As a design manager, I’m always looking for ways to motivate my team, as well as — ideally — get them delivering consistently high level work. The challenge is to avoid burnout, which can rear its head in a slew of increasingly uglier ways. Some designers push hard for success at first, but feel underappreciated in the long run and grow bored. Others lose steam, get sick, neglect their needs and fall behind on responsibilities. It’s a domino effect.
My view is: generally all designers want to make good work and add to the success of their team (in many years, I’ve rarely seen otherwise). The manager’s job is to make this as easy as possible for them. More often than not, the manager’s success in this is determined by their approach to time management and inspiration. Do they consider critically how their team refuels? Do they structure their designers’ time in a way that’s productive not just in the short term — but the long run? …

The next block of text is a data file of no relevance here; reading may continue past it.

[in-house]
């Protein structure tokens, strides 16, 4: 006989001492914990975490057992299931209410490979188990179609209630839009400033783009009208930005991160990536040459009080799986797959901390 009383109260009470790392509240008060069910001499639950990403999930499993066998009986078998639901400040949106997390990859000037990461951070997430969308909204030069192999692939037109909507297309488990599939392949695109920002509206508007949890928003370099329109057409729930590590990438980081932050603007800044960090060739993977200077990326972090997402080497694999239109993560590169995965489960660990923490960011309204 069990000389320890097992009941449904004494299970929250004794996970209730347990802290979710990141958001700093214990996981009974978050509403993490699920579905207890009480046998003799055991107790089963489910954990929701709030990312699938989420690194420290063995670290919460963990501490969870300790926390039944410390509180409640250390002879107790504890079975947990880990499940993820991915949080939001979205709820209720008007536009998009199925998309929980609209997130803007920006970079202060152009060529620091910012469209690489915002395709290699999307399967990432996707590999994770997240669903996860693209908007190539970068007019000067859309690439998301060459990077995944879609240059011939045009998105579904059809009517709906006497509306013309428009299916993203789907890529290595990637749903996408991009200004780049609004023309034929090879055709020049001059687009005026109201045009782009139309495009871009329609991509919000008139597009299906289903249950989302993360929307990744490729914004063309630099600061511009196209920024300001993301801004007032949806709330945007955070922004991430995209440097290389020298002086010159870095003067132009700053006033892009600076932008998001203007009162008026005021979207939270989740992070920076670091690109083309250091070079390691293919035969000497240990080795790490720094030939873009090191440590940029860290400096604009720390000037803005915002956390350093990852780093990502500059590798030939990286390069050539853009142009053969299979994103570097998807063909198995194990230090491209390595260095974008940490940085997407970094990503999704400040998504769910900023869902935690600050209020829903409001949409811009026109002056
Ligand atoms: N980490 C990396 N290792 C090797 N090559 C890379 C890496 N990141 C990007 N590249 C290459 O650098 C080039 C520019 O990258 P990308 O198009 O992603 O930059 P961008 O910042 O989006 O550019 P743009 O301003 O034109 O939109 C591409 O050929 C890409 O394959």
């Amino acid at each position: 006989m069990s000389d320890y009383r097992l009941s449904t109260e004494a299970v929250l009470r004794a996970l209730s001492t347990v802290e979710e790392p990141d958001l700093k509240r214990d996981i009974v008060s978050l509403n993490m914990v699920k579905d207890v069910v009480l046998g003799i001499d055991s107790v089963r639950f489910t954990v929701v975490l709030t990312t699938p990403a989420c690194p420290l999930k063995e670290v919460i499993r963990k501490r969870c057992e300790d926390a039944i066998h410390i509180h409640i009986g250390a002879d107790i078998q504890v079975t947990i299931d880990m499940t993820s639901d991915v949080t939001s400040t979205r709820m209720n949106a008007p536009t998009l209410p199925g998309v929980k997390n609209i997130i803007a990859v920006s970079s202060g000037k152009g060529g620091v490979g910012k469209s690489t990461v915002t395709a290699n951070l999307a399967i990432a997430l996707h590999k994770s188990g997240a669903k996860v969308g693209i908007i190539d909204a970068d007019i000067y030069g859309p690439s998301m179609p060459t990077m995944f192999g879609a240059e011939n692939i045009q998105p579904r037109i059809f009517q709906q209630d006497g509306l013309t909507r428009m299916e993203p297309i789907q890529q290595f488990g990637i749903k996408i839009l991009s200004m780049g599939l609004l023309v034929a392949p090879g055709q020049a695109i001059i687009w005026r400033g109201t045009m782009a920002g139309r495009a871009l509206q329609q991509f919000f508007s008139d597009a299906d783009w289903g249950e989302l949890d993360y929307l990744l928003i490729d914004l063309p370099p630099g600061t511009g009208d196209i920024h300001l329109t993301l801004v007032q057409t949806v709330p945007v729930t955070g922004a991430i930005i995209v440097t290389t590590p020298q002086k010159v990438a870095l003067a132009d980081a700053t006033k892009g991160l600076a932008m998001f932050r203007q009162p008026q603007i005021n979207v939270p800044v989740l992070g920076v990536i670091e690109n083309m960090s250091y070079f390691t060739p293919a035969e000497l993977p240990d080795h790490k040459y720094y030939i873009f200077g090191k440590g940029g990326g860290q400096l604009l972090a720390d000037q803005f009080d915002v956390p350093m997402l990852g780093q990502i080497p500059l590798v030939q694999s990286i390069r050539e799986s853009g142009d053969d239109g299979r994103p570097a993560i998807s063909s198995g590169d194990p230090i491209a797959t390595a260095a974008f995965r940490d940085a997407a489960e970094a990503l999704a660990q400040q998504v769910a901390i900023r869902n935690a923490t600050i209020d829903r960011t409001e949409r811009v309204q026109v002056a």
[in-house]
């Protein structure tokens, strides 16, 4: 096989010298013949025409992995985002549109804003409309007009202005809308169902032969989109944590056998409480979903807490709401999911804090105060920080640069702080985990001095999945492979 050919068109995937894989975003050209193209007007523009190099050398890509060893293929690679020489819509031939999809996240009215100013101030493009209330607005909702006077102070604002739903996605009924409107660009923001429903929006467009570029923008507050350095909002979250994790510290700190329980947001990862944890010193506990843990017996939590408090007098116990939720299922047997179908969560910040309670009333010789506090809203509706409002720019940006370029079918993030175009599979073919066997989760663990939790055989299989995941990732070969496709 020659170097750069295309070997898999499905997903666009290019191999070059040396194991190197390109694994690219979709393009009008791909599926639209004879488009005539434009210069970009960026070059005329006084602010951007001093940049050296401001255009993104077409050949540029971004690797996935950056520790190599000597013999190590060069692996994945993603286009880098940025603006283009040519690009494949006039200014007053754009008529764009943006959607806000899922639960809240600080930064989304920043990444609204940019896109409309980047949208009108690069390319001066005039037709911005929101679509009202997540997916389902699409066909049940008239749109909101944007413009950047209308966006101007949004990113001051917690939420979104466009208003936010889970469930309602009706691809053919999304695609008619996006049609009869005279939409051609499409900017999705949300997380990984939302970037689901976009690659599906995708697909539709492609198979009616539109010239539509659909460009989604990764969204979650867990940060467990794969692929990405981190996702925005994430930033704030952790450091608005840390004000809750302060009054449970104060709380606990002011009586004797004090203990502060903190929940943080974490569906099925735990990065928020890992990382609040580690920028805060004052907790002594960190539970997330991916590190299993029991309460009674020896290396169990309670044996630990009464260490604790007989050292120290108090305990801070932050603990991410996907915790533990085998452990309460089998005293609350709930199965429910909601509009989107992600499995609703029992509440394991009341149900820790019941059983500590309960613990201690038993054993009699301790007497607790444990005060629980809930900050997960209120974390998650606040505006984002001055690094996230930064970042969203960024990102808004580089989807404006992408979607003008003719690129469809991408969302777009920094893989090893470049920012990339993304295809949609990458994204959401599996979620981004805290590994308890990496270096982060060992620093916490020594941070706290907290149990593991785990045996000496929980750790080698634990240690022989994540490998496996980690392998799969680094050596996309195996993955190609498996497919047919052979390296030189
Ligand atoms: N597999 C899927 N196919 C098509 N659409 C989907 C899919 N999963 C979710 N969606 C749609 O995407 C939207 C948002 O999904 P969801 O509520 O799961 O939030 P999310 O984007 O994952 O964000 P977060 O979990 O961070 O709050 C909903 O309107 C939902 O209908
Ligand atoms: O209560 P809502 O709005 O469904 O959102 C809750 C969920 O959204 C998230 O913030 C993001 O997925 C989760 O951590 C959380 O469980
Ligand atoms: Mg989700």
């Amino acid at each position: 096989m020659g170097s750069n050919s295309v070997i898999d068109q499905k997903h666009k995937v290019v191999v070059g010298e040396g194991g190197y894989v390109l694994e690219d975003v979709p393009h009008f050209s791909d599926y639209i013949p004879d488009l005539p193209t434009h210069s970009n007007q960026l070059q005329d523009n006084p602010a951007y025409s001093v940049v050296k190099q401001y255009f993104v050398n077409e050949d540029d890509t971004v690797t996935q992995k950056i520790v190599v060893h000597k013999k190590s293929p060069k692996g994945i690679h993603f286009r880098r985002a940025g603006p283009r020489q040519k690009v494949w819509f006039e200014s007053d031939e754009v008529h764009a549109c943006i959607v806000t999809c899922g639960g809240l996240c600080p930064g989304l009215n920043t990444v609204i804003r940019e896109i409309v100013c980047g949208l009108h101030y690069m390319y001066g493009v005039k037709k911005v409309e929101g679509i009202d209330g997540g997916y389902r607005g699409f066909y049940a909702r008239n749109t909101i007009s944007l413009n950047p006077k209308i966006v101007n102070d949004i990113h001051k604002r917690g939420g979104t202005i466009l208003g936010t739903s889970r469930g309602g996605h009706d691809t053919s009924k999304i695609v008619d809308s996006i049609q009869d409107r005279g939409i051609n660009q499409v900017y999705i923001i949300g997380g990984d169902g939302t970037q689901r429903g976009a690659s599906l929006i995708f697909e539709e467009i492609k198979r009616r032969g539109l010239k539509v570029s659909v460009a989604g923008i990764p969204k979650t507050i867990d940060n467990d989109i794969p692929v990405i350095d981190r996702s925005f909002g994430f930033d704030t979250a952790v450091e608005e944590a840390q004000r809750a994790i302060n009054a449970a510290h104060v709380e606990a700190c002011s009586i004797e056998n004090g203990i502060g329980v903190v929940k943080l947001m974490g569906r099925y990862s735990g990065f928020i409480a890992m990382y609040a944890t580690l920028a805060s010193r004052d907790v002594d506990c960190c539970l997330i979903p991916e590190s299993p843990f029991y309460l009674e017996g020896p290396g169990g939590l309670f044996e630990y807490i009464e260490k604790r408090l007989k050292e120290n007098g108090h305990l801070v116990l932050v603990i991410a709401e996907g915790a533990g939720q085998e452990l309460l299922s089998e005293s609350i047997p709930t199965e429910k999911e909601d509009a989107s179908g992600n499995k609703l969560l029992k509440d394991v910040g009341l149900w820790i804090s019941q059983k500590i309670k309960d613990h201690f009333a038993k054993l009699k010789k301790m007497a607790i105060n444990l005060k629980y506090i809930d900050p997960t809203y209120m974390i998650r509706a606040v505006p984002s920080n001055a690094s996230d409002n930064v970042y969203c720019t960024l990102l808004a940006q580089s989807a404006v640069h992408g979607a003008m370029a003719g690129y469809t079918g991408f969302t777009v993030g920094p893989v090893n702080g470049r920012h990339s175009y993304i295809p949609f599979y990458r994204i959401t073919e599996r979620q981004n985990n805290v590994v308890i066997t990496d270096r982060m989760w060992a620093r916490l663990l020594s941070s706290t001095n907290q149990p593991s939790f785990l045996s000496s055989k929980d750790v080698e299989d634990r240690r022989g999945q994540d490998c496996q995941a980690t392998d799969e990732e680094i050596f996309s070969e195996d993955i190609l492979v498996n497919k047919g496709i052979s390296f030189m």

I’m always excited to see my designers present their work for review. As a design manager, my most immediate opportunity to guide and support them is in the critique that follows. Whether the designer’s presenting to just myself or a larger team, it’s a big learning opportunity for all parties involved — one I take seriously.
But too many times, designers’ presentations have played out like so:
Designer: Here’s the work I did, it’s really not that good.
Me: Way to sell it.
Designer: Yeah, I’ve done better.
I get it, they’re hedging their bets. They might think downplaying the work will make me want to praise it, as a show of support — or maybe they just lack the security to really discuss it. When I started out, I’d describe my own projects similarly. But trial and error taught me just how integral it is to talk with confidence about your work. …
Having interviewed dozens of candidates and reviewed hundreds of portfolios for about 14 years, I’ve gathered a sense of what to look for in hiring design talent. …